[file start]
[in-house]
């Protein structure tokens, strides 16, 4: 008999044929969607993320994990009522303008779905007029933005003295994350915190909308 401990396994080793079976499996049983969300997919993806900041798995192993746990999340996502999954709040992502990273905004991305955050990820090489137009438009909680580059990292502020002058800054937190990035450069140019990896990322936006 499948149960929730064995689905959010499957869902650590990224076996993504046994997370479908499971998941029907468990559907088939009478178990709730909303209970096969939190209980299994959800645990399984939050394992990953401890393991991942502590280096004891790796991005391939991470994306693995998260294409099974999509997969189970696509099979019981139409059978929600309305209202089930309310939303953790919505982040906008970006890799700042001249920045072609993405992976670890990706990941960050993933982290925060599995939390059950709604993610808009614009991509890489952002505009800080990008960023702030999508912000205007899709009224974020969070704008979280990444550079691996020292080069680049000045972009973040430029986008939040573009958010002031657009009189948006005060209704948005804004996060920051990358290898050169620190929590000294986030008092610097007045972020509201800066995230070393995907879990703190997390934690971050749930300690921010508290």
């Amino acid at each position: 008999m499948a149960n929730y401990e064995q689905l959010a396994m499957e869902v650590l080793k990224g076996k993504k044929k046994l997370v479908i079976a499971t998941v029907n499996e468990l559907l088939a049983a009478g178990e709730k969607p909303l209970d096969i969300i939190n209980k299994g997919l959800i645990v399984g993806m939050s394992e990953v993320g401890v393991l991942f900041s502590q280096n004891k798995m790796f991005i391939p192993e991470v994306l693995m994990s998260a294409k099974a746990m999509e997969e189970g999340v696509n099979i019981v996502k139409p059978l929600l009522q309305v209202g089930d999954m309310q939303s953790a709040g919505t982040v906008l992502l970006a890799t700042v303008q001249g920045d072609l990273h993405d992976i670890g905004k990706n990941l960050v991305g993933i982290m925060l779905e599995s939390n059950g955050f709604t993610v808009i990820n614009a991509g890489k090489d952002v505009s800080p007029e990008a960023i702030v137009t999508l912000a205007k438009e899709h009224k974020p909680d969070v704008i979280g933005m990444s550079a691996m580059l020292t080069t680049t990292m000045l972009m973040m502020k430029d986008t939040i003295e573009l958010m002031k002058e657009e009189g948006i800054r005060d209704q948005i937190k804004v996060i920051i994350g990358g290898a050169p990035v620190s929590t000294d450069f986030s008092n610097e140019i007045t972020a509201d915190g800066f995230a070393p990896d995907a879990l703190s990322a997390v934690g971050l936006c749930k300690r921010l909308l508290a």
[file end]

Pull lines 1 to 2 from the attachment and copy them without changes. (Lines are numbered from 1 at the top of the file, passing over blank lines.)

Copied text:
[in-house]
């Protein structure tokens, strides 16, 4: 008999044929969607993320994990009522303008779905007029933005003295994350915190909308 401990396994080793079976499996049983969300997919993806900041798995192993746990999340996502999954709040992502990273905004991305955050990820090489137009438009909680580059990292502020002058800054937190990035450069140019990896990322936006 499948149960929730064995689905959010499957869902650590990224076996993504046994997370479908499971998941029907468990559907088939009478178990709730909303209970096969939190209980299994959800645990399984939050394992990953401890393991991942502590280096004891790796991005391939991470994306693995998260294409099974999509997969189970696509099979019981139409059978929600309305209202089930309310939303953790919505982040906008970006890799700042001249920045072609993405992976670890990706990941960050993933982290925060599995939390059950709604993610808009614009991509890489952002505009800080990008960023702030999508912000205007899709009224974020969070704008979280990444550079691996020292080069680049000045972009973040430029986008939040573009958010002031657009009189948006005060209704948005804004996060920051990358290898050169620190929590000294986030008092610097007045972020509201800066995230070393995907879990703190997390934690971050749930300690921010508290």